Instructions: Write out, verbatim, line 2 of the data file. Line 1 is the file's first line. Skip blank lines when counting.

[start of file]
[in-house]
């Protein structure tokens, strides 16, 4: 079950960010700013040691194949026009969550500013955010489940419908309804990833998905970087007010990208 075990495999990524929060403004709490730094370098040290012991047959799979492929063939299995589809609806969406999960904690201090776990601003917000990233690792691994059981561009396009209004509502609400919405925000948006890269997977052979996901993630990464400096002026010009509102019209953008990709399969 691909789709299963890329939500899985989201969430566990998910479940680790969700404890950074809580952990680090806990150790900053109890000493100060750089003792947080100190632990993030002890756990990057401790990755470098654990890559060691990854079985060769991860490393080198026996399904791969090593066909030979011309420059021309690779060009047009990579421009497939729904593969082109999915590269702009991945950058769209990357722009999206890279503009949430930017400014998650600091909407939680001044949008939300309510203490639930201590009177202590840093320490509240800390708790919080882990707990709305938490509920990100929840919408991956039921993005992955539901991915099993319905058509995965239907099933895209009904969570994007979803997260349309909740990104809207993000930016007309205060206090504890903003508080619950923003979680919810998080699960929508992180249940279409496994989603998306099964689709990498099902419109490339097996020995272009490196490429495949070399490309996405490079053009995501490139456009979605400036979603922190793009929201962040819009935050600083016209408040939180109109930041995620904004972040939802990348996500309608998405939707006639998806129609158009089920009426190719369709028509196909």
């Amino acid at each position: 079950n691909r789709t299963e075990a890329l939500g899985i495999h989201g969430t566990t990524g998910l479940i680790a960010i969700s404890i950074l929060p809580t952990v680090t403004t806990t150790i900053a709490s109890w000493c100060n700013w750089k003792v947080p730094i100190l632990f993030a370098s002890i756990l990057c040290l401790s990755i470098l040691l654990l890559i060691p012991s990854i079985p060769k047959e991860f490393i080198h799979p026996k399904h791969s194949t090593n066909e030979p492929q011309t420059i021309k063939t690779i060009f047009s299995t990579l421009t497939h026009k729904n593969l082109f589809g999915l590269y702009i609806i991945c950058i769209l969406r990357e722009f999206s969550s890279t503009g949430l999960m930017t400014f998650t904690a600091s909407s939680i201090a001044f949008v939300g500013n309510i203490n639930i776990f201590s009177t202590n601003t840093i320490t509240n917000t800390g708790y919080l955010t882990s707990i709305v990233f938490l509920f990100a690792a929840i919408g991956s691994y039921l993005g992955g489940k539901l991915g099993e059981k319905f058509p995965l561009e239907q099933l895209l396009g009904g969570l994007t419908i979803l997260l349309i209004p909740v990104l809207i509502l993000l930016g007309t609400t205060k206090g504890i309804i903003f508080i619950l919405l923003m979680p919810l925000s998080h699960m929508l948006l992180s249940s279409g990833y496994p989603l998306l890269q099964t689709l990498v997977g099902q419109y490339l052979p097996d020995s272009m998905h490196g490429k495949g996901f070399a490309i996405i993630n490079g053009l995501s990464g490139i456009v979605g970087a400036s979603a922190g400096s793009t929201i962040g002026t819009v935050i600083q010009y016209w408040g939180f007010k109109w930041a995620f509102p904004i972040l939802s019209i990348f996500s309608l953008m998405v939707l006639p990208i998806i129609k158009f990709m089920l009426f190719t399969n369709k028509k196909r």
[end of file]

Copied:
């Protein structure tokens, strides 16, 4: 079950960010700013040691194949026009969550500013955010489940419908309804990833998905970087007010990208 075990495999990524929060403004709490730094370098040290012991047959799979492929063939299995589809609806969406999960904690201090776990601003917000990233690792691994059981561009396009209004509502609400919405925000948006890269997977052979996901993630990464400096002026010009509102019209953008990709399969 691909789709299963890329939500899985989201969430566990998910479940680790969700404890950074809580952990680090806990150790900053109890000493100060750089003792947080100190632990993030002890756990990057401790990755470098654990890559060691990854079985060769991860490393080198026996399904791969090593066909030979011309420059021309690779060009047009990579421009497939729904593969082109999915590269702009991945950058769209990357722009999206890279503009949430930017400014998650600091909407939680001044949008939300309510203490639930201590009177202590840093320490509240800390708790919080882990707990709305938490509920990100929840919408991956039921993005992955539901991915099993319905058509995965239907099933895209009904969570994007979803997260349309909740990104809207993000930016007309205060206090504890903003508080619950923003979680919810998080699960929508992180249940279409496994989603998306099964689709990498099902419109490339097996020995272009490196490429495949070399490309996405490079053009995501490139456009979605400036979603922190793009929201962040819009935050600083016209408040939180109109930041995620904004972040939802990348996500309608998405939707006639998806129609158009089920009426190719369709028509196909």